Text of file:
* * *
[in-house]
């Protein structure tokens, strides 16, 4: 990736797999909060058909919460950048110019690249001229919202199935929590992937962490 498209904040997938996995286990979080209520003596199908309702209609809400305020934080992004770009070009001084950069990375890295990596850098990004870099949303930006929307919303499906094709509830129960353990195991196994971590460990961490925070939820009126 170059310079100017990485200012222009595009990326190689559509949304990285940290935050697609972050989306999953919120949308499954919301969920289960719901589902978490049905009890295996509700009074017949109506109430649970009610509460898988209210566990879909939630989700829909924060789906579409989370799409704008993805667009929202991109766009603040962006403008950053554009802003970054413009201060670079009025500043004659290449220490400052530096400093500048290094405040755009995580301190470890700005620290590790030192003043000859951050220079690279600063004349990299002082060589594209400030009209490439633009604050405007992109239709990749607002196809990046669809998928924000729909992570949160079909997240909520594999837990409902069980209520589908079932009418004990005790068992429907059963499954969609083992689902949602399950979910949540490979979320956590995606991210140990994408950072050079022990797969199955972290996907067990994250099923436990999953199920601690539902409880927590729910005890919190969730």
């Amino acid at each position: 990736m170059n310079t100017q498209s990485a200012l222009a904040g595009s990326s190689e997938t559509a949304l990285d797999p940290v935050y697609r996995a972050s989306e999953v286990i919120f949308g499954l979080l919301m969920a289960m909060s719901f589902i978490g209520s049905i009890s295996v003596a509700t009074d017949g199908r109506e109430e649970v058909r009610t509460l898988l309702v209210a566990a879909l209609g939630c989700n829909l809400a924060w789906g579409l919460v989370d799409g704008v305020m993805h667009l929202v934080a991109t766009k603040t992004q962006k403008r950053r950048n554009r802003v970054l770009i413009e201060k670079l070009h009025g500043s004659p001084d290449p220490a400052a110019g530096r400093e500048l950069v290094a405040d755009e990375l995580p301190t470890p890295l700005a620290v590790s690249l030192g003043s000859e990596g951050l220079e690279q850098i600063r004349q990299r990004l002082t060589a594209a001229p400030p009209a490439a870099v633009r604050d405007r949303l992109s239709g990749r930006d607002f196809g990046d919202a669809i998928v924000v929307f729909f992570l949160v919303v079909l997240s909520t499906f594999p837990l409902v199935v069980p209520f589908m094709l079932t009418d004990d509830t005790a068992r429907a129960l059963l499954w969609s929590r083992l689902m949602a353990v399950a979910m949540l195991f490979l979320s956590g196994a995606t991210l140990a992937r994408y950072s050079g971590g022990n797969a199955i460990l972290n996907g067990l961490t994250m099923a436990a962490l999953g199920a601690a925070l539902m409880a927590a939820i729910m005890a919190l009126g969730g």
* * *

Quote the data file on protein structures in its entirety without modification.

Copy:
[in-house]
């Protein structure tokens, strides 16, 4: 990736797999909060058909919460950048110019690249001229919202199935929590992937962490 498209904040997938996995286990979080209520003596199908309702209609809400305020934080992004770009070009001084950069990375890295990596850098990004870099949303930006929307919303499906094709509830129960353990195991196994971590460990961490925070939820009126 170059310079100017990485200012222009595009990326190689559509949304990285940290935050697609972050989306999953919120949308499954919301969920289960719901589902978490049905009890295996509700009074017949109506109430649970009610509460898988209210566990879909939630989700829909924060789906579409989370799409704008993805667009929202991109766009603040962006403008950053554009802003970054413009201060670079009025500043004659290449220490400052530096400093500048290094405040755009995580301190470890700005620290590790030192003043000859951050220079690279600063004349990299002082060589594209400030009209490439633009604050405007992109239709990749607002196809990046669809998928924000729909992570949160079909997240909520594999837990409902069980209520589908079932009418004990005790068992429907059963499954969609083992689902949602399950979910949540490979979320956590995606991210140990994408950072050079022990797969199955972290996907067990994250099923436990999953199920601690539902409880927590729910005890919190969730």
């Amino acid at each position: 990736m170059n310079t100017q498209s990485a200012l222009a904040g595009s990326s190689e997938t559509a949304l990285d797999p940290v935050y697609r996995a972050s989306e999953v286990i919120f949308g499954l979080l919301m969920a289960m909060s719901f589902i978490g209520s049905i009890s295996v003596a509700t009074d017949g199908r109506e109430e649970v058909r009610t509460l898988l309702v209210a566990a879909l209609g939630c989700n829909l809400a924060w789906g579409l919460v989370d799409g704008v305020m993805h667009l929202v934080a991109t766009k603040t992004q962006k403008r950053r950048n554009r802003v970054l770009i413009e201060k670079l070009h009025g500043s004659p001084d290449p220490a400052a110019g530096r400093e500048l950069v290094a405040d755009e990375l995580p301190t470890p890295l700005a620290v590790s690249l030192g003043s000859e990596g951050l220079e690279q850098i600063r004349q990299r990004l002082t060589a594209a001229p400030p009209a490439a870099v633009r604050d405007r949303l992109s239709g990749r930006d607002f196809g990046d919202a669809i998928v924000v929307f729909f992570l949160v919303v079909l997240s909520t499906f594999p837990l409902v199935v069980p209520f589908m094709l079932t009418d004990d509830t005790a068992r429907a129960l059963l499954w969609s929590r083992l689902m949602a353990v399950a979910m949540l195991f490979l979320s956590g196994a995606t991210l140990a992937r994408y950072s050079g971590g022990n797969a199955i460990l972290n996907g067990l961490t994250m099923a436990a962490l999953g199920a601690a925070l539902m409880a927590a939820i729910m005890a919190l009126g969730g």